Non-invasive prenatal testing: ethical issues


Published 01/03/2017

NIPT report front cover
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Introduction to NIPT

What is NIPT?

Non-invasive prenatal testing (NIPT) is a technique that can be used to test a fetus for a range of genetic conditions and variations using a blood sample taken from the pregnant woman. It is referred to as ‘non-invasive’ because it does not involve inserting a needle into the woman’s abdomen or cervix, as is the case with invasive testing where cells are taken from the amniotic sac (in amniocentesis) or the placenta (in chorionic villus sampling, or CVS).

How does it work?

Small amounts of DNA, often referred to as ‘cell free DNA’ (cfDNA), circulate in everybody’s blood. From an early stage in pregnancy, this includes DNA from the placenta, which is very similar to the fetal DNA. By analysing these cfDNA fragments, it is possible to find out genetic information about the fetus. The amount of fetal cfDNA in the woman’s blood increases as the pregnancy progresses. NIPT can be carried out from about 9 or 10 weeks of pregnancy, which is when there is usually enough fetal cfDNA in the woman’s blood to get an accurate result.

What does it test for?

Currently, NIPT can be used to test a fetus for a range of genetic conditions or variations, for example:

  • It can be used to estimate the chance that a fetus has Down’s, Edwards’ or Patau’s syndrome (an invasive test is still required to provide a definitive diagnosis).
  • It can provide a definitive diagnosis for some genetic conditions, such as cystic fibrosis, achondroplasia and Apert syndrome, if they are inherited from the father or arise at conception.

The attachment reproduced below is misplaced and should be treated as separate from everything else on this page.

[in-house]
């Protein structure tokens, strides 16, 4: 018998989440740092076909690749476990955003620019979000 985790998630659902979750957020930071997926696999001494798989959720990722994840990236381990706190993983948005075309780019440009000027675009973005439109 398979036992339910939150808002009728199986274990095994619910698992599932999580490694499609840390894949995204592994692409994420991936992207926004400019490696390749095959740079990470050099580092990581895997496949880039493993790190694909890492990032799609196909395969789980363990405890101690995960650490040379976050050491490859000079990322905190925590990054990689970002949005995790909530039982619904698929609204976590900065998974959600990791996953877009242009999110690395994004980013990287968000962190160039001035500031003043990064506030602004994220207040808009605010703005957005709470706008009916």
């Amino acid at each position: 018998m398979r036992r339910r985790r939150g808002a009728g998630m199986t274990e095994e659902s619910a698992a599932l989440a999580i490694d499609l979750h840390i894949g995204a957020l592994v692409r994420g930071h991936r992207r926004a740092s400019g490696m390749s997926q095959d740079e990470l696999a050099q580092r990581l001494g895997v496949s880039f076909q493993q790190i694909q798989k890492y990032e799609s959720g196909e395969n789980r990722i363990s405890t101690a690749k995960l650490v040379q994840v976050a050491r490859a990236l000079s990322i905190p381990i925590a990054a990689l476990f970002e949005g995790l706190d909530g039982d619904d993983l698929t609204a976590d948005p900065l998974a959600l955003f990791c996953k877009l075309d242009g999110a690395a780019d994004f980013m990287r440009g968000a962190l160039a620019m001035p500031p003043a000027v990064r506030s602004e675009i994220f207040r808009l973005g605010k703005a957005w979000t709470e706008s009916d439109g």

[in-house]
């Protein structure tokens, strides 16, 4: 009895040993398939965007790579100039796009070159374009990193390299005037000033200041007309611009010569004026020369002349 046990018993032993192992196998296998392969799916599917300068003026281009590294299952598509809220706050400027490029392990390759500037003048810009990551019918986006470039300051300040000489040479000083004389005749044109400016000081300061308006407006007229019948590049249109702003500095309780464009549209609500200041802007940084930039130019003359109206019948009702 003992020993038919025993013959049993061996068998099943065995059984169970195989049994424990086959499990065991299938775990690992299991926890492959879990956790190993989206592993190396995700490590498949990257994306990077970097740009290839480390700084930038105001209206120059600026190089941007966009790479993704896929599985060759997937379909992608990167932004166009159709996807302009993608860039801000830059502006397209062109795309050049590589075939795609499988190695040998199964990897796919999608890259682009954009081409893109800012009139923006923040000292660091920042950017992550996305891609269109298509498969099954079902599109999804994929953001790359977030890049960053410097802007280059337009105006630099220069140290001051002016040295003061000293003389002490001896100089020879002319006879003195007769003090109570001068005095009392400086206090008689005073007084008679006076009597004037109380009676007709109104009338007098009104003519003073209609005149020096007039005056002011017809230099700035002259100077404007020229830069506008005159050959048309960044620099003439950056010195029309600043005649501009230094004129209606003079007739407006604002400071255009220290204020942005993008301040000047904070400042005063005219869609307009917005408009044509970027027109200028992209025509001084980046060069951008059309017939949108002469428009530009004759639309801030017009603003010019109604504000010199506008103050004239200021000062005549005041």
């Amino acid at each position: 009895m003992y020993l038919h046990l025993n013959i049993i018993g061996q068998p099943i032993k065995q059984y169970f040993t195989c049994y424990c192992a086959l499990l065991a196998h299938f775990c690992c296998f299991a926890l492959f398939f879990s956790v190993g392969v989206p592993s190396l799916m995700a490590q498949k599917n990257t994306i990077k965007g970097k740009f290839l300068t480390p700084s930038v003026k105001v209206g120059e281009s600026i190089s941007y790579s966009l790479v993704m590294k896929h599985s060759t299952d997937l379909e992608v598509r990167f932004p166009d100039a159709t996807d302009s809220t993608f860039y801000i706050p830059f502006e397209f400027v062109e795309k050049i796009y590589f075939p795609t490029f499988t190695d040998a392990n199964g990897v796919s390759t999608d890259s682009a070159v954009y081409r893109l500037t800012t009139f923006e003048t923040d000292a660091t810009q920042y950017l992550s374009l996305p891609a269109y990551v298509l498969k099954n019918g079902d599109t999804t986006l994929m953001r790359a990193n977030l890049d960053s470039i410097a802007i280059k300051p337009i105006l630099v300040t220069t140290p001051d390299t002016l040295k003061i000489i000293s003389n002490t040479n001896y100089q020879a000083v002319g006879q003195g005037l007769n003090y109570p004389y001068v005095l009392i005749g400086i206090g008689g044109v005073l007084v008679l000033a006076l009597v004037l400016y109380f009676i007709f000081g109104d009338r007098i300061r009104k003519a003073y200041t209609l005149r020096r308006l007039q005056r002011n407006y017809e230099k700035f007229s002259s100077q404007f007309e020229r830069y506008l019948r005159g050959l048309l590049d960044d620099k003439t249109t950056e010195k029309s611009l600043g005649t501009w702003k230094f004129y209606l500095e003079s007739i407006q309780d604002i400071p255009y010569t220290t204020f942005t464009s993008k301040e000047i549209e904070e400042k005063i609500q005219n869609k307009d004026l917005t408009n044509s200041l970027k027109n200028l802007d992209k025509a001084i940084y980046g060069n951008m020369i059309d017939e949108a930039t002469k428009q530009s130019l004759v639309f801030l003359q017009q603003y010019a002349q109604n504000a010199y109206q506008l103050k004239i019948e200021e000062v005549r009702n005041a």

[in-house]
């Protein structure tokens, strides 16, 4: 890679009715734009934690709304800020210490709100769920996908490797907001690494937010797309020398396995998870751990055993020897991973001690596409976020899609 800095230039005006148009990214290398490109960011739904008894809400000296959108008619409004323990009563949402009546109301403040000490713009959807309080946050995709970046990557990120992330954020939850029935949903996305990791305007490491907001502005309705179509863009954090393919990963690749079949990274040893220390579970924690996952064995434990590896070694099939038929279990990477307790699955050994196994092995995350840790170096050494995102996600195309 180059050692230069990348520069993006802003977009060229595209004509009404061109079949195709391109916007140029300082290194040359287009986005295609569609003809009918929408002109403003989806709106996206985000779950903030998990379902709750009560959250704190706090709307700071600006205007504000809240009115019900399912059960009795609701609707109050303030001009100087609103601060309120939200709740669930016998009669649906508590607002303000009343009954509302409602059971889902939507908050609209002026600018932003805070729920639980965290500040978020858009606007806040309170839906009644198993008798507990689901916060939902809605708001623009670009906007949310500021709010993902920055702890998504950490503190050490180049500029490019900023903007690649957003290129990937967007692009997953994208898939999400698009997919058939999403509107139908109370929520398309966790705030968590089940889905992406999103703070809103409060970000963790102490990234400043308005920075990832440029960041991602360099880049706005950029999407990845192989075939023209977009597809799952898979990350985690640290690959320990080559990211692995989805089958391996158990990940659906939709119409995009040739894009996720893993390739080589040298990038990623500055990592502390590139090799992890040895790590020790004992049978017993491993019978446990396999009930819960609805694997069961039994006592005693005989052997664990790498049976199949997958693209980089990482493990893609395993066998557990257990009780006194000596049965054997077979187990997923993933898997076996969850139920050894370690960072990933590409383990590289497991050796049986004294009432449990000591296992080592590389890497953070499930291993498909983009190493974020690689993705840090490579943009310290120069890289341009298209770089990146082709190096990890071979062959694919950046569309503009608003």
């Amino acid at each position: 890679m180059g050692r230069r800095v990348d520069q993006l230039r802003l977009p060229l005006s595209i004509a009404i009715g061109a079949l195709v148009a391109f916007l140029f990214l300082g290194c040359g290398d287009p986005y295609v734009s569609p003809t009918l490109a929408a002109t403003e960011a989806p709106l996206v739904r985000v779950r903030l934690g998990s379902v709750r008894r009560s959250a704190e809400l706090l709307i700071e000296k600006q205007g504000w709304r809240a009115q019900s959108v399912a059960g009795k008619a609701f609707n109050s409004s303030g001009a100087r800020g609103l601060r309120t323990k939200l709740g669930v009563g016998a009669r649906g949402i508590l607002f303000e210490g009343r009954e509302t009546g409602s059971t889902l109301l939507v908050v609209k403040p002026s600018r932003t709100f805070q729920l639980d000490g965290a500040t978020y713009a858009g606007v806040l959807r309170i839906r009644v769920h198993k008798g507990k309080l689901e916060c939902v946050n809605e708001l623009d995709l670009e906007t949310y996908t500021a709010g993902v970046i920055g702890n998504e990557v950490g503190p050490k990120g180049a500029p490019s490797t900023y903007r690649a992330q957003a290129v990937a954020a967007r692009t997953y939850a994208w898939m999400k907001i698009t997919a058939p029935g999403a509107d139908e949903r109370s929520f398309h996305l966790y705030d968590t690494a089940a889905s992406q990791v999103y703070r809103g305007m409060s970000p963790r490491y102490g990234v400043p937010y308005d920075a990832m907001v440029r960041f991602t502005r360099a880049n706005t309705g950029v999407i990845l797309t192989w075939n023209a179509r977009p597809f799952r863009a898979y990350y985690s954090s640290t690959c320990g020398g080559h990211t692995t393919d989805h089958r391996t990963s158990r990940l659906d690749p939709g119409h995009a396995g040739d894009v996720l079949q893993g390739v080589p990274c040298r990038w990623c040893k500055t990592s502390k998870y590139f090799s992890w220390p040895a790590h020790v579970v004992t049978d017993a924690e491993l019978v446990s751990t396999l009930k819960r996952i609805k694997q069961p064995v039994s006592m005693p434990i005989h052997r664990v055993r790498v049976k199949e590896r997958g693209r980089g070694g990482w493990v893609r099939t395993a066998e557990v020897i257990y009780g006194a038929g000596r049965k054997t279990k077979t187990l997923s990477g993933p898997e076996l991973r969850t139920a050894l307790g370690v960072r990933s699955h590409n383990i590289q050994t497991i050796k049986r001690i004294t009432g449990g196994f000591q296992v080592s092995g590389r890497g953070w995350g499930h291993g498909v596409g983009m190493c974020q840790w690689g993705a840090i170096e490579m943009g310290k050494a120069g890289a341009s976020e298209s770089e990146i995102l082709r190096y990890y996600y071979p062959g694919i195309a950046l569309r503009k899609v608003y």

• It can be used to determine the sex of a fetus.

The accuracy of NIPT varies depending on the condition or variation being tested for. Different circumstances can also affect the accuracy, such as whether it is a single or multiple pregnancy and if the fetus is already known to be at increased risk of the condition.

What is new about NIPT?

NIPT has a number of features that distinguish it from other prenatal screening and testing techniques:

  • It is more accurate than other noninvasive prenatal screening tests for Down’s, Edwards’ and Patau’s syndromes, including the combined test currently offered to all pregnant women in the NHS.
  • Because it is non-invasive, NIPT carries no risk of miscarriage.
  • In some circumstances, NIPT can provide earlier results than current screening and diagnostic tests.
  • NIPT requires no specialist skills or equipment in the healthcare setting, such as sonographers and ultrasound equipment.
  • It is less physically uncomfortable for the woman than invasive diagnostic testing such as amniocentesis, which can be unpleasant and painful for some women.

Screening and testing

Prenatal screening is when a test is offered to whole populations of pregnant women to find out the chance that their fetus has or might develop particular diseases or conditions.

Prenatal diagnostic testing generally refers to testing offered to particular individuals to confirm or rule out diseases, conditions or variations that it is suspected a fetus might have.